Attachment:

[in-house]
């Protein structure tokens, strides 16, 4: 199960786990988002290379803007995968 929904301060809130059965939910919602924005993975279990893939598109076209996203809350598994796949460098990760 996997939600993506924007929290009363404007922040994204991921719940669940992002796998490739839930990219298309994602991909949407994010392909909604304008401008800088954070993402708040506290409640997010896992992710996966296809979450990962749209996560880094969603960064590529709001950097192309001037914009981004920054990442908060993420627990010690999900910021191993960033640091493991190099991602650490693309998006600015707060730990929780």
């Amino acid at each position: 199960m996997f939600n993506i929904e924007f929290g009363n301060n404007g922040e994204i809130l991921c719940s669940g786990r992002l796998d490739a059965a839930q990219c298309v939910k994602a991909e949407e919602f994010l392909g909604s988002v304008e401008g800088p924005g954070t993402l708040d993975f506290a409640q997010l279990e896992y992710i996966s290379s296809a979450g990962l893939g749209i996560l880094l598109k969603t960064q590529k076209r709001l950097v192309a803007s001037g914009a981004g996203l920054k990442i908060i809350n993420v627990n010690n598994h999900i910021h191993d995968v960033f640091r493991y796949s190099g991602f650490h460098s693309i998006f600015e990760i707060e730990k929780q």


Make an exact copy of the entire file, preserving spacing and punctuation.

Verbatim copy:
[in-house]
């Protein structure tokens, strides 16, 4: 199960786990988002290379803007995968 929904301060809130059965939910919602924005993975279990893939598109076209996203809350598994796949460098990760 996997939600993506924007929290009363404007922040994204991921719940669940992002796998490739839930990219298309994602991909949407994010392909909604304008401008800088954070993402708040506290409640997010896992992710996966296809979450990962749209996560880094969603960064590529709001950097192309001037914009981004920054990442908060993420627990010690999900910021191993960033640091493991190099991602650490693309998006600015707060730990929780």
């Amino acid at each position: 199960m996997f939600n993506i929904e924007f929290g009363n301060n404007g922040e994204i809130l991921c719940s669940g786990r992002l796998d490739a059965a839930q990219c298309v939910k994602a991909e949407e919602f994010l392909g909604s988002v304008e401008g800088p924005g954070t993402l708040d993975f506290a409640q997010l279990e896992y992710i996966s290379s296809a979450g990962l893939g749209i996560l880094l598109k969603t960064q590529k076209r709001l950097v192309a803007s001037g914009a981004g996203l920054k990442i908060i809350n993420v627990n010690n598994h999900i910021h191993d995968v960033f640091r493991y796949s190099g991602f650490h460098s693309i998006f600015e990760i707060e730990k929780q």